To earn the admiration and respect of your peers is one of the greatest accomplishments anyone can attain.
One of the first initiatives that Dan Mullen instituted when he met with his football team was to find out who those guys were. Being a first year head coach he didn’t know the guys on the roster. He didn’t know the personalities of his players, the relationships between them or who they looked to in times of adversity. What better way to find out than to put it in their own hands. Have his team show him who the leaders are.
Mullen instituted a “leadership council”, as he calls it. In one of his very first meetings with players Mullen told him he wanted the team to vote on eight men among them that they thought deserved that title and responsibility.
He was explaining to us, find eight guys from January to January. This team has one shelf life,” junior Chauncey Gardner-Johnson, a member of the leadership group, explained. “We voted as soon as we came back. He gave us sheets. Everyone voted. The next week, we found out who was captain.”
Dan Mullen has preached intensity, hard work and accountability since he arrived in Gainesville. His coaching staff will demand that, a process started by strength and conditioning coordinator Nick Savage, but first he wanted the players to take that responsibility on their own backs. That started by having the team vote on leaders. Eight were selected: Feleipe Franks, C’yontai Lewis, CeCe Jefferson, R.J. Raymond, Chauncey Gardner-Johnson, Josh Hammond, Martez Ivey and junior linebacker David Reese. Those eight then in turn drafted teams, which have been competing in workouts every day since they returned to campus in January.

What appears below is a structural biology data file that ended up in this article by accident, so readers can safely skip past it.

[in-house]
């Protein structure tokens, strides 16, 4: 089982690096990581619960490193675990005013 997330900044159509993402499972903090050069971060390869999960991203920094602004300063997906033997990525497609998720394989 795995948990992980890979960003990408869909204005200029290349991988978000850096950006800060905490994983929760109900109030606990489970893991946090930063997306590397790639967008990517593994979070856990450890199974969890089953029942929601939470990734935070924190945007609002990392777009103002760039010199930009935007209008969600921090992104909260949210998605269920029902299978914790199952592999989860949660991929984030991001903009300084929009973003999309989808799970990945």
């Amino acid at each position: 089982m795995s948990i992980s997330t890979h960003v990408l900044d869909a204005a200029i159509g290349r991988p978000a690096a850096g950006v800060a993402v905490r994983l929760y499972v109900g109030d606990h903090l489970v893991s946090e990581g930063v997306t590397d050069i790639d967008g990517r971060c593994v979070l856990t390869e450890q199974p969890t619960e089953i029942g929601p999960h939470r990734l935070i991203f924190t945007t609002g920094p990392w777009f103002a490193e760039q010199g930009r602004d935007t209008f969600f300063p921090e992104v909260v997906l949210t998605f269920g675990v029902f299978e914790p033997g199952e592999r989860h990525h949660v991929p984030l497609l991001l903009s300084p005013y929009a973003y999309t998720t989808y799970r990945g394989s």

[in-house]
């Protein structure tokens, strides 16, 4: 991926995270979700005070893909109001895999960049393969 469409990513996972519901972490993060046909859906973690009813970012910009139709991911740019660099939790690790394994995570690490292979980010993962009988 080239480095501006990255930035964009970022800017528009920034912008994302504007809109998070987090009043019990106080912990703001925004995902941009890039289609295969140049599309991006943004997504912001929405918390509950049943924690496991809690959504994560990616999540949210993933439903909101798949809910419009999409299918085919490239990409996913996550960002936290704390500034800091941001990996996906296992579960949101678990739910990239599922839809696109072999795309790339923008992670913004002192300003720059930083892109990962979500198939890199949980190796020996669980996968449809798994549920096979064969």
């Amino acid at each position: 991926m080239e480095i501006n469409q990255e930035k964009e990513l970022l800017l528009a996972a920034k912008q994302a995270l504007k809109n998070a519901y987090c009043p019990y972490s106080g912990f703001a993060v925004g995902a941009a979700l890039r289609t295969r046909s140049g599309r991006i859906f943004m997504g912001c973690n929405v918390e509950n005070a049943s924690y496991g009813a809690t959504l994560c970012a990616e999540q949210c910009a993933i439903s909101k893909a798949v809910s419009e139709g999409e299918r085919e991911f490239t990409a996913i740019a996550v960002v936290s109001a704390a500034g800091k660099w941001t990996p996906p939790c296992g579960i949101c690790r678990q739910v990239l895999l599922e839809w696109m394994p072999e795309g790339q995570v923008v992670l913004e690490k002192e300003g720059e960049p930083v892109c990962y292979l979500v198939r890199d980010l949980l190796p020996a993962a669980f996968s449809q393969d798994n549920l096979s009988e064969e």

“We’re constantly motivating,” Mullen said Tuesday. “Within our leadership committee we have offseason competition teams. Every couple weeks we see who in that last two-to-three-week period was the first-place team all the way to the last-place team. … First-place teams go out for dinner at a restaurant in town. Last-place teams, I think this morning they went and did some community service at one of the local elementary schools early in the morning. Sometimes it will be a workout, sometimes it will be community service and other things. They get motivated to do that.”
The selection of those eight players was especially gratifying for on: Feleipe Franks. The redshirt sophomore spent most of the 2017 season chided by fans and media for his play. He took some time after the season to go over film and access his play but didn’t want to linger on it.
“I like to have the reflection period. Reflect on things that I could’ve did,” Franks said. “There’s plays like in the FSU game that I wish I could’ve had back where I look, you know, ‘Maybe I should’ve hit the flat route here. We could’ve got 10 yards instead of throwing an interception on this play.’ So it’s little things like that that you go back and watch, and it’s like, I wouldn’t do that now. It’s just gaining the knowledge of the game.”
Franks went through ups and downs including losing his starting job at two different points of the 2017 season. He was pulled mid game in the opener, heaved a 63-yard touchdown to Tyrie Cleveland to walk off with a win against Tennessee and ended the year with three interceptions in a 38-22 loss to rival Florida State.
His teammates haven’t turned their back on him.
“I’ve always wanted to lead the team and be that guy that can bring us to a championship. And I know it doesn’t seem that way, you know the way last year went,” he said. “I think it’s just a fresh start. It’s just the beginning of a fresh start to what I can do and what these guys can do going forward.”